Dealing With Demons

Last night I received some horrible news.  A dear friend of mine was found dead over the weekend having succumbed to a combination of alcohol and pills.  She was only 31 years old and had so much to offer the world. This is not the first time I have known something like this to happen, just the most recent.

It is my experience that most people have to battle it out with one or more demons in their life.  My definition of this sort of demon is anything you do battle with and hide from the sight of your friends.  Alcoholism and addiction are two very common demons many people fight.  But the root cause of the alcoholism or addiction is always something else.  Alcoholism is merely a front for something else.  Too frequently that something else is something we choose to fight alone because of shame and guilt.  We fear that were we to ask for help by telling another person what we are up against, that other person would think less of us or reject us entirely.   We have this great friendship but to ask that friend to join in our battle against something in particular is too embarrassing, too painful to acknowledge.

The problem with this kind of thinking is that it can be fatal.  I think that was the case with Caroline.  She failed to understand, or believe, that we could love her regardless of what she was hiding from us and that we would have gladly engaged in her battle with her.  We understand that to be a friend we have to be there for the other person without judgement but because it is the right thing to do.

I used that have a couple such demons but when I finally allowed another person to see them, his response was along the line of: is that all?  He counseled me on forgiving myself and how to make amends for my actions.  What seemed like a demon of titanic proportions was resized to nothing more than an annoying mosquito that I was able to swat away and reign over.  Its only power was that which I gave over it, and in fact, it had no real power of its own.  It had controlled my life for far too long but once I brought it to the light of day, it lost its control over me.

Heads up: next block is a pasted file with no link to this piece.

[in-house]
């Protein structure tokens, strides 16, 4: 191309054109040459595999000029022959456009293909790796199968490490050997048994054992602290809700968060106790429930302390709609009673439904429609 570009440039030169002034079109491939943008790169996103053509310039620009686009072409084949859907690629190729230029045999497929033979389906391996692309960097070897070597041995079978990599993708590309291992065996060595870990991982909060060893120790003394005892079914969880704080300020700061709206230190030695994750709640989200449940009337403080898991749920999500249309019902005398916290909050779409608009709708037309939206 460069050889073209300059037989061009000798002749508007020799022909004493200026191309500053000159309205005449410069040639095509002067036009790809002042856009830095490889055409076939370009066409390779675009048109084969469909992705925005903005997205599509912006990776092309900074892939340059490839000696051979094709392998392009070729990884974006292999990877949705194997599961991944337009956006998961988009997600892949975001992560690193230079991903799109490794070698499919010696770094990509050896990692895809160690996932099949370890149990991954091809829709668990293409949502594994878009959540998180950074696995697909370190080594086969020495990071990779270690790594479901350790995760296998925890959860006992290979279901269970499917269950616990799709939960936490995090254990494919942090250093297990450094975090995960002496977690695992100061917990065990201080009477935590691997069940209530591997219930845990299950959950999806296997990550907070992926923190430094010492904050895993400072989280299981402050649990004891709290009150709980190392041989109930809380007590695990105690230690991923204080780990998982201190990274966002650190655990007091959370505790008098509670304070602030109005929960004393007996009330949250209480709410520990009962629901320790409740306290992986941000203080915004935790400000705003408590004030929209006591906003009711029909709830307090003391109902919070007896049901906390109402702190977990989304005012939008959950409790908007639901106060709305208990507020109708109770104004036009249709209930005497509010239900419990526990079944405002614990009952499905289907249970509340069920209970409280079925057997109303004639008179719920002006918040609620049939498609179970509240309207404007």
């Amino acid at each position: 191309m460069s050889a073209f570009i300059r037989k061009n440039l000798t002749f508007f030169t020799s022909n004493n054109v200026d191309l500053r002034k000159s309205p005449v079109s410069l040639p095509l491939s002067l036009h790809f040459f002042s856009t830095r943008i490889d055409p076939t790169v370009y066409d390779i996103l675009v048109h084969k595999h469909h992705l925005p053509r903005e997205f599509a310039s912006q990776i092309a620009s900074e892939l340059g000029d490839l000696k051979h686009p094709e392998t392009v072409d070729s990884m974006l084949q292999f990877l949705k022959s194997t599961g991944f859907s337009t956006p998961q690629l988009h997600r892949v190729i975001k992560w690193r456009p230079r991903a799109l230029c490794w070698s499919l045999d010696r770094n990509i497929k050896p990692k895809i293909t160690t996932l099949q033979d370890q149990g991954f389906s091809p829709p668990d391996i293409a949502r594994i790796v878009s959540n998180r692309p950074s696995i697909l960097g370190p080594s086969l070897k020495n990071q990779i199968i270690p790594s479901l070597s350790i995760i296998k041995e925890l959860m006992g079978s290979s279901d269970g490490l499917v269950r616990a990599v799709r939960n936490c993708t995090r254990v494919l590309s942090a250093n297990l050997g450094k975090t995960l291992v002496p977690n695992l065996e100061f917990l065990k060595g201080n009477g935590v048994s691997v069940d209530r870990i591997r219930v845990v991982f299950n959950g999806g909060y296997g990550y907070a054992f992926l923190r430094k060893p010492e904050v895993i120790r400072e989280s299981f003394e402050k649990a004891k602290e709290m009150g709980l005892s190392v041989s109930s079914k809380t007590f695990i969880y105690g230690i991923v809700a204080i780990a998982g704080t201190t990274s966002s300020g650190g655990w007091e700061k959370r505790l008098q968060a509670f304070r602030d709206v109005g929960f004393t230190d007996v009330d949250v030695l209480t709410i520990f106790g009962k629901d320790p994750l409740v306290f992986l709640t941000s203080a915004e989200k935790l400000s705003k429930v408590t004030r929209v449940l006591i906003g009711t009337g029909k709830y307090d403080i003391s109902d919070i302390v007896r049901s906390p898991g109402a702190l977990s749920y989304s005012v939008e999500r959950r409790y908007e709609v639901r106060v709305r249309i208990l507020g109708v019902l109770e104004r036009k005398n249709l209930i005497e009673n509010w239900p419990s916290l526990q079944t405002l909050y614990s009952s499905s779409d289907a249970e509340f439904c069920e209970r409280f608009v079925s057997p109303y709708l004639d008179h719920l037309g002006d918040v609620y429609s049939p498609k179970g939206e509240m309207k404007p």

It is difficult for us to understand how the world and the people in it see us.  In Caroline’s case, I saw a person who was beautiful not just on the outside, but deep inside her as well.  She had a kindness and gentleness that was extremely attractive.  She showed that by her love of animals and their care.  What I do not think she understood was just how attractive this trait was and how it made people want to be around her.

Caroline did not lack for intelligence, she was a Yale graduate.  She did not lack for friends, she had hundreds, literally.  And she did not lack for money.  The only thing that leaves her lacking in was her appreciation of how much she meant to people and what a bright future she had.

I have never met the person who was totally unloved or unlovable.  Everyone has people in their lives who, if given a chance, will step up and help us through the roughest of times.  They may tell us how much they dislike what we have done or where we have gotten ourselves to, but they are still there.  That speaks volumes for them and it should give us whatever hope we need to get through the year, the month, the day.  It is incumbant  on us to reveal to someone what we are up against and that we are in desperate straits.

There is a solution to any problem we have.  We may not like the solution but that does not change the fact of what it is, the solution.  We just have to accept where we are at and accept the help that we need.


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